It gives me some things to think about. There is still the question of what happens if they don’t pay it back. Would I have been irresponsible in lending to them?

If it does happen, then I guess it’s time for mercy and forgiveness, freely given.

But first comes making the loan, generously, with justice.

I’d love to hear stories of when you made a loan. What went right or wrong with it? How does generosity and justice fit into your story?

Psalm 92 – Stupid Man

It is good to give thanks to the LORD,

To sing praises to your name, O Most High;

To declare your steadfast love in the morning,

And your faithfulness by night,

To the music of the lute and the harp,

To the melody of the lyre.

Today, I go to the funeral of a dear friend. Another loved one is going into hospice. Quite honestly, it doesn’t feel like a good day. I’ve been sick for a week, physically and emotionally. I haven’t been in the Word; I haven’t been out of the house; it’s taken all I’ve had to breathe and take my pills. But this Psalm hits me like a deep breath.

It is a fact.

It is good to give thanks.

And for that reason, for that reason alone, I choose to give thanks — thanks that God is who he is, the Most High. When I have no control over life or my body, He still is the Most High.

Verse 6 says, “The stupid man cannot know…” At times, I am that “stupid man.” I am limited in my perspective. I have no idea of what it means to be “Most High.”

So I cling to truths: “steadfast love in the morning and your faithfulness by night,” the “works of your hands,” the “downfall of enemies.”

As I cling to truths, a smile begins to form. My friend was faithful to the Lord until the end. She lived a life of God’s steadfast love and faithfulness through multiple marriages and betrayals, raising children who loved and rejected her, through work that satisfied and dissatisfied her, even ministry that resonated around the world.

And the loved one entering hospice is on his last great adventure. Amazingly, he’s still alive, a living testimony to so many who don’t know the Lord. He also is an example of God’s steadfast love and faithfulness as he has fought the bravest battle of his life. He still has breath, using it to bless others. I can’t help but smile at the gift God has given to us.

I am a “stupid” man in my limited vision.

But, today, I am becoming a thankful man.

This was written a year ago, but was too raw to post at the time. It still hurts as tears swell as I write.  I am still “stupid” in my limited perspective, but I rejoice over having loved. “Blessed are those who mourn, for they shall be comforted.”

Psalm 119:71 It’s Taken Awhile…

It is good for me that I was afflicted.

It’s taken quite awhile for me to be at a place where this Psalm doesn’t rub me the wrong way. It’s hard, next to impossible, to read something like this in the midst of suffering. In my head I thought this might be true because God’s word is true, but in my affliction, all my feelings were telling me this was impossible to survive, the worst thing that could happen to anyone.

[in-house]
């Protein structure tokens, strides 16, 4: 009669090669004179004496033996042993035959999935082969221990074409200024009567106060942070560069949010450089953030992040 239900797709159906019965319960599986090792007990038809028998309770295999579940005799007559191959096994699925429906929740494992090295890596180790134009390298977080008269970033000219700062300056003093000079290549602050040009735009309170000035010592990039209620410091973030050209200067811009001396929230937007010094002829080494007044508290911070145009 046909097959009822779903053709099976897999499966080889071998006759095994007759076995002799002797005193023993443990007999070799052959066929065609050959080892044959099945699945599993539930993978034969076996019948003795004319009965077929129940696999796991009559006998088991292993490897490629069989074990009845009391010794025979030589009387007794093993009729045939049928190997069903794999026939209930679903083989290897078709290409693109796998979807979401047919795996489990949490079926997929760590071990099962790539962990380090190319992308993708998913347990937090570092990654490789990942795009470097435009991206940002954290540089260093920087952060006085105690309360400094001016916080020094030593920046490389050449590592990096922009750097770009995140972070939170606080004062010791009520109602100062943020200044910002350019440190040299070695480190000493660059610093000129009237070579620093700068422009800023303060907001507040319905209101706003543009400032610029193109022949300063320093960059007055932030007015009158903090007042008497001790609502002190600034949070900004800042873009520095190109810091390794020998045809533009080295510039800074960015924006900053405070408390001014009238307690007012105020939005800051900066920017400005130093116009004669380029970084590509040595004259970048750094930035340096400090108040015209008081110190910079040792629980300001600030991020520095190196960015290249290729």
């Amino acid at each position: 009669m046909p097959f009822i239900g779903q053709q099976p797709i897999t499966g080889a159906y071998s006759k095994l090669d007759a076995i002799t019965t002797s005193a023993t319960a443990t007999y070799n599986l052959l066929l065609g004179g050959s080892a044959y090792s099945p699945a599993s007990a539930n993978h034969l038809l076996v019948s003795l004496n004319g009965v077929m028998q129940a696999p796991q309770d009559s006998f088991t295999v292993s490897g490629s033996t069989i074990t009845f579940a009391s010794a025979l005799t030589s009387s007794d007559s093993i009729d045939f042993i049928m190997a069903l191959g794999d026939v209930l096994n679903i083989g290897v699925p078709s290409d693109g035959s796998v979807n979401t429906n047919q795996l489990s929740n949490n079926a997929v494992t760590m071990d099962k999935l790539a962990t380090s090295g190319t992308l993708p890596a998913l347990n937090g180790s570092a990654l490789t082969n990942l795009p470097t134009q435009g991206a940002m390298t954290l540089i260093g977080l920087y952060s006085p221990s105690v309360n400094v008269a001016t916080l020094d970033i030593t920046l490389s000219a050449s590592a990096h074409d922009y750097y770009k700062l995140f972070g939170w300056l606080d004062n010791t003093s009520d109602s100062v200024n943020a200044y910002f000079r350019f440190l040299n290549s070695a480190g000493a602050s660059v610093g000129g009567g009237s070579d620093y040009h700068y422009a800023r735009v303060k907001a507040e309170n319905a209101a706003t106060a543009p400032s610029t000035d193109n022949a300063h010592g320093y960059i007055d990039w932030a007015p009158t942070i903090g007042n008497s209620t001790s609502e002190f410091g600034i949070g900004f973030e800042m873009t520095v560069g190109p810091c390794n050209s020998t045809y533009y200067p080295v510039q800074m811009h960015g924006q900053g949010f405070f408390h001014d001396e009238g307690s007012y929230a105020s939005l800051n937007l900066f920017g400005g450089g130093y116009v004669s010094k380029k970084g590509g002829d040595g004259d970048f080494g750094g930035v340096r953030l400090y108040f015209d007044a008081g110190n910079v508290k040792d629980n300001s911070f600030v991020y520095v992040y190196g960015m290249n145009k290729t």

But as the days, months, years have gone by, I’ve become more and more grateful. I’ve had a glimpse of the faithfulness of God. He would have been faithful if he had taken me, but he was faithful to give me grace and mercy in the midst of pain, which was much harder than spending eternity with him.

His gift to me was being able to journey with others, here on earth, and praise his name. After reading this Psalm, I emailed it with fear and trembling, to a new cancer friend just 2 chemo treatments into the process. This was her response:

I awoke early this morning–a little before three. I lay there and tried to go back to sleep but knew it wasn’t coming. Jim was breathing lightly and I sensed he wasn’t very deeply asleep so I tried to be quiet and still. I prayed for everyone I could think of, and yet my prayers kept circling back to myself, asking for reassurance and help with this illness. Somehow I feel I’m not supposed to pray for myself but it kept happening.

Finally I got up a little after four. The cats were chirping quietly, still not too demanding because the coffee pot wasn’t on yet. I don’t want them to get used to middle of the night breakfasts. I drank some apple juice and made the cats wait until five, when I fed them and started the coffee pot.

I have heard people talk about the gift of cancer. I have the beginning of a sense of what that might mean. There is a heightened feeling of one’s life and breath, and how it is a precious thing that is given to us. There is fear and mortality and hope and yes, doom. But overall, I am blessed and I know it.

It made me cry, tears of identification and joy. She has so much more to look forward to in this journey.

What suffering has God made you grateful for? How has it changed your life?

Psalm 114

“Tremble, O earth, at the presence of the Lord.”

Ever wonder how they organized the Psalms?

I don’t have any scholarly idea! At some point the Jews had this collection of songs that they put together in their Torah, I assume? I don’t know if they are in the order they were written, or if some scholar decided what should follow what.

What makes sense is that Psalms 114 follows the question of 113: “Who is like the LORD our God, who is seated on high, who looks far down on the heavens and the earth?” 

You see, it’s not just that God is the God of heavens with a perspective over all the earth. He is also the God who becomes, who became, intimately involved with the earth.

What ails you, O sea, that you Flee

O Jordan, that you turn back?

O mountains , that you skip like rams?

O hills, like lambs?

We’re greeted with a series of questions, again, but I don’t think they are for the sea, rivers or mountains as much as they are for me.

God didn’t just set nature into motion.

He disrupts it for his people.

The sea fled back when the Israelites were desperately trying to escape Egypt. The Jordan turned back when they needed to cross into the land God had promised. I’m not sure about mountains and hills skipping except for the joy to receive his children.